Photo: Courtesy of IMSA

BMW Driver Edwards a Pilot, in More Ways Than One

By IMSA Wire Service

DAYTONA BEACH, Fla. – Unlike most of his counterparts in the IMSA WeatherTech SportsCar Championship, BMW Team RLL driver John Edwards doesn’t have many frequent flyer miles on any commercial airline.

When it comes time to head to the racetrack – or head for home after a race weekend – he’s not taking off his shoes nor removing electronics from his backpack in the airport. He’s not navigating the TSA Precheck line or jockeying for position at the gate.

Instead of waiting for his zone number to be called, he’s awaiting clearance to take off from air traffic control.

That’s because the driver of the No. 24 BMW M8 GTE – who will celebrate his 28th birthday a week before the Mobil 1 Twelve Hours of Sebring Presented by Advance Auto Parts – doesn’t do much flying on commercial aircrafts. Instead, Edwards gets himself to most races and test sessions such as last week’s test at Sebring International Raceway aboard his own Cirrus Aircraft.

“I’ve been in love with flying for a few years now,” Edwards said. “I’ve got my pilot’s license, so I actually have a little Cirrus that I fly myself to all the races.”

Edwards estimated that he’s been flying for approximately five years, although he hasn’t been flying himself to races for quite that long.

“I spent a year just flying VFR (Visual Flight Rules – which require the pilot to maintain constant visibility with references like landmarks, highways and bodies of water and also are dependent on clear weather), so renting planes and doing that to get some more hours,” Edwards said. “Then, I got my instrument rating about a year later. Once I did that, I realized there’s potential to really get places.”

The places Edwards gets are IMSA racetracks particularly in the Eastern half of the United States. But not always.

“Last year I did complete kind of a dream trip of mine, which was to fly across the country,” he said. “So, I flew to Long Beach and then my fiancée met me there and we did some stops along the way. Saw Zion National Park, saw some really cool places in the U.S. across the country as we made our way back home.”

Home is the Charlotte area for Edwards, as it is for several others in the IMSA community. One such individual is Edwards’ BMW Team RLL teammate, Connor De Phillippi, who moved to Charlotte fairly recently and co-drove the No. 25 BMW to the GT Le Mans (GTLM) class victory in last month’s Rolex 24 At Daytona.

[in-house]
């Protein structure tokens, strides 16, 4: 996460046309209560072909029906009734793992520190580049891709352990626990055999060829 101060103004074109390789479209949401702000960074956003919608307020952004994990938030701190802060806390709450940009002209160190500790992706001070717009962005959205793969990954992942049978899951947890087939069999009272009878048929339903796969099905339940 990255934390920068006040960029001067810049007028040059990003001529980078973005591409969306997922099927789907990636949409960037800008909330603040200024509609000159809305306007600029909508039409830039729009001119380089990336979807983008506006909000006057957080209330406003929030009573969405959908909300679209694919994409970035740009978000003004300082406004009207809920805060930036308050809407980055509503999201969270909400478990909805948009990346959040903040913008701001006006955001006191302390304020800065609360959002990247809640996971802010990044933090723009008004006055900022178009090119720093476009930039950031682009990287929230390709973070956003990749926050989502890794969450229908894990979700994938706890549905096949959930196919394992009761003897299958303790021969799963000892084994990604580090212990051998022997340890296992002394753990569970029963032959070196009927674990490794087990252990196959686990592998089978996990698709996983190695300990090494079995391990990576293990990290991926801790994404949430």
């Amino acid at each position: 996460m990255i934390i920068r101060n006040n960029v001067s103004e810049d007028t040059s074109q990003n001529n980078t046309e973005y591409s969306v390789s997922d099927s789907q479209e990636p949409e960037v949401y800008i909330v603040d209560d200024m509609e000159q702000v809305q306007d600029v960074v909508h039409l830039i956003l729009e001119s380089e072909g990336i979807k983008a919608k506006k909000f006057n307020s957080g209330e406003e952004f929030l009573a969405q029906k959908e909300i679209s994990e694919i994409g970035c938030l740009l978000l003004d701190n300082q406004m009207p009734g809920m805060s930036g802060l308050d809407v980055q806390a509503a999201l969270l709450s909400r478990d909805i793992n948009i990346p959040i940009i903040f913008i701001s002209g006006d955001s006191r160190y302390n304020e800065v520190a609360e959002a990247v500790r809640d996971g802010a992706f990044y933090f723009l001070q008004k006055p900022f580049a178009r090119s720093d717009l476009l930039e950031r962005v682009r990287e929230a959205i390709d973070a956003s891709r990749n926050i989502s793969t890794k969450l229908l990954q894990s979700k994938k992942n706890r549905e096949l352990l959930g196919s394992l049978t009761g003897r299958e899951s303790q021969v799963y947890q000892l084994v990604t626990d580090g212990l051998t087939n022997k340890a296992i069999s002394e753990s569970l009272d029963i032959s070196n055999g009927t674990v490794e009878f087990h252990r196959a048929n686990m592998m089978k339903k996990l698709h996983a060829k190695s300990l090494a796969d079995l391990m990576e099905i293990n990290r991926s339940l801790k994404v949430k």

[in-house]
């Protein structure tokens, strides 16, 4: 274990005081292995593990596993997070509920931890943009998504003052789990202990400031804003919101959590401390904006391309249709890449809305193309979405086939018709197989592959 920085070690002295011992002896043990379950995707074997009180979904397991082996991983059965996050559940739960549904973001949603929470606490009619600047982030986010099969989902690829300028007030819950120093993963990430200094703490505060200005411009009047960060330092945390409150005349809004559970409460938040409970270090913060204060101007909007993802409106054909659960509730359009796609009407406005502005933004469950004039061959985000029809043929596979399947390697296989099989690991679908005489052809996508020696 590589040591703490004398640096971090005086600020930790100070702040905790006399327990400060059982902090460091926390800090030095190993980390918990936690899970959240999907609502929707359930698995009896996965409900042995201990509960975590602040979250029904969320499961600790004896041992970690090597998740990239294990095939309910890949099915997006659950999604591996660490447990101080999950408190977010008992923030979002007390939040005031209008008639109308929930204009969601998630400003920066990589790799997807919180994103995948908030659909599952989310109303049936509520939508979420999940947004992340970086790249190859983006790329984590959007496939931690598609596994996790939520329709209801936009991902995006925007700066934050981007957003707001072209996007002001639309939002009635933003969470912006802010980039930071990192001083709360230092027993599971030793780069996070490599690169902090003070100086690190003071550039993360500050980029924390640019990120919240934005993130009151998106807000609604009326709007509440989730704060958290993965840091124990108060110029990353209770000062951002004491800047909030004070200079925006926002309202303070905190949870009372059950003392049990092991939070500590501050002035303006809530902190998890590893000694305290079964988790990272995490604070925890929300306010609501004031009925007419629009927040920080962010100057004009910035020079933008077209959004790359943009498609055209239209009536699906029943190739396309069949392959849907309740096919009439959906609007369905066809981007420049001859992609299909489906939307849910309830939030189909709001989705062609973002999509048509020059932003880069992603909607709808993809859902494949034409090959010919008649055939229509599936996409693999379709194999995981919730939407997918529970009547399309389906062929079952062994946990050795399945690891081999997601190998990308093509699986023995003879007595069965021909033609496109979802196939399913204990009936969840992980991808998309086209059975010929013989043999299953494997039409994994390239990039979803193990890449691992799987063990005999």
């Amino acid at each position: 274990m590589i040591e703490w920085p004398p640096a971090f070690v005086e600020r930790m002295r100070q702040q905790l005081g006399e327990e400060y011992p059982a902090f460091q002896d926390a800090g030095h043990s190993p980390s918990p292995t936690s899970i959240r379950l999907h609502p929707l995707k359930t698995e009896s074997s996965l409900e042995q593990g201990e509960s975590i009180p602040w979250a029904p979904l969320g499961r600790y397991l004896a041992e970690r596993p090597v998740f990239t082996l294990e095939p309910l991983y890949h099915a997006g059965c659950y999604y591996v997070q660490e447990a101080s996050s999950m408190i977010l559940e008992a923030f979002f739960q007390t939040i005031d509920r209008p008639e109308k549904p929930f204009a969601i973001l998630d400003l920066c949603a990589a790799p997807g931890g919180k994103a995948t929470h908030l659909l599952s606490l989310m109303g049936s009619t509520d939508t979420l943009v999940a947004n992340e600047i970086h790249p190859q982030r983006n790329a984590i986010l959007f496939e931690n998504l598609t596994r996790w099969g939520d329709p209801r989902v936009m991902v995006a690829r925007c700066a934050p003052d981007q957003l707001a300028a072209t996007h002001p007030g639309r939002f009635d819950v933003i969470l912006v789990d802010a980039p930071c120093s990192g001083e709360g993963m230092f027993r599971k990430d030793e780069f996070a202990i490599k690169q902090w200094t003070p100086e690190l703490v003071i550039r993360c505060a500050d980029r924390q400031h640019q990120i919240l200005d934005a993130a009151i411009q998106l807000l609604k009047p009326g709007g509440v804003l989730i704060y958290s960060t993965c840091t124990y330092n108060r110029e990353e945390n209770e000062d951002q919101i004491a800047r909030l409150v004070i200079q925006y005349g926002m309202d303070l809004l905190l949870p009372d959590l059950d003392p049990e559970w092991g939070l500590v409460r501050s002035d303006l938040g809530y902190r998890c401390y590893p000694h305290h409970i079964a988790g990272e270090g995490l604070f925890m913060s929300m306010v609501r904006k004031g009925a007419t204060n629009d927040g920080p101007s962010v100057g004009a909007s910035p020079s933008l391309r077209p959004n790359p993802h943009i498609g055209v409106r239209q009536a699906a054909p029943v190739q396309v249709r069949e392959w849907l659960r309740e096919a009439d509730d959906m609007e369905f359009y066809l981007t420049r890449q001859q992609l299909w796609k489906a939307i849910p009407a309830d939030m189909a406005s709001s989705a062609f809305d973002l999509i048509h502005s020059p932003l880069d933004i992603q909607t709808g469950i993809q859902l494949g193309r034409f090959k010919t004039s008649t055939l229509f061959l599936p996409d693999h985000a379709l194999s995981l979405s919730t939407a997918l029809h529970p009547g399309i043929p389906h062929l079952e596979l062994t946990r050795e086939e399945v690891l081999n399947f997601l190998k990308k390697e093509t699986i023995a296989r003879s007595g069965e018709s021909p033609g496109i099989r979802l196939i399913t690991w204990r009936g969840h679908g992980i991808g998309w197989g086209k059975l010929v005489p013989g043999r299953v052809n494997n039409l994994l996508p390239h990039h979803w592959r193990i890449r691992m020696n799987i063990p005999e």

Edwards thought he might have a consistent passenger in De Phillippi, but it hasn’t quite turned out that way just yet.

“I thought I had a lock and he was going to be with me every time,” Edwards said. “I told him we could split costs, and he said he’d rather drive his new company car to most of the races.

“Connor’s come with me a couple of times, but I’ve got a couple friends that work for other teams who come with me to most of the races and we all split the cost.”

On the racetrack, the BMW M8s have been flying lately as well. Starting when De Phillippi and then-co-driver Alexander Sims scored the first victory for the M8 GTE last August at VIRginia International Raceway, the No. 25 BMW has won three out of the past four races, winning also in the penultimate round of the 2018 season at WeatherTech Raceway Laguna Seca.

In Motul Petit Le Mans at Michelin Raceway Road Atlanta last October, Edwards and the No. 24 team finished third in the GTLM class, one spot ahead of the No. 25 squad. Edwards feels like the team and the race car – which debuted last year in the Rolex 24 – is hitting its stride.

“The first year for a car is always interesting,” Edwards said. “Because every time you go to a new track, there’s things you have to learn. Sebring is a very unique place. So, even though we had learned some stuff at Daytona, we came to Sebring and all that doesn’t necessarily apply.

“But as we got through the season and figured out the ins and outs of the car, we obviously were a lot quicker towards the end. BMW has now won three of the last four races and we were on the podium in the other races, so we’ve got a lot of momentum with the team.

“I think, more importantly, we understand a lot more about the car than we did at this time last year, so that’s going to help us moving forward. I think we have a good shot to be competitive for the championship this year.”

Tickets for the doubleheader Super Sebring weekend featuring the IMSA WeatherTech SportsCar Championship and FIA World Endurance Championship are still on sale for the weekend of March 14-17.
Ticket packages are available on

For fans unable to attend, the Mobil 1 Twelve Hours of Sebring will be broadcast on Saturday, March 16 starting on CNBC at 10:30 a.m. ET with more coverage throughout the day on the NBC Sports App and NBCSN. The entire race can be streamed live on and the NBC Sports App.

The 12-hour race follows the IMSA MICHELIN Pilot Challenge race, the Alan Jay Automotive Network 120, on Friday at noon ET and the IMSA Prototype Challenge race on Thursday at 12:35 p.m. ET, all of which can be streamed live on with IMSA Radio commentary.

Live IMSA Radio coverage of the Mobil 1 Twelve Hours of Sebring also will be carried on, and SiriusXM Radio (XM Channel 202/Sirius Channel 216/Internet Channel 972).

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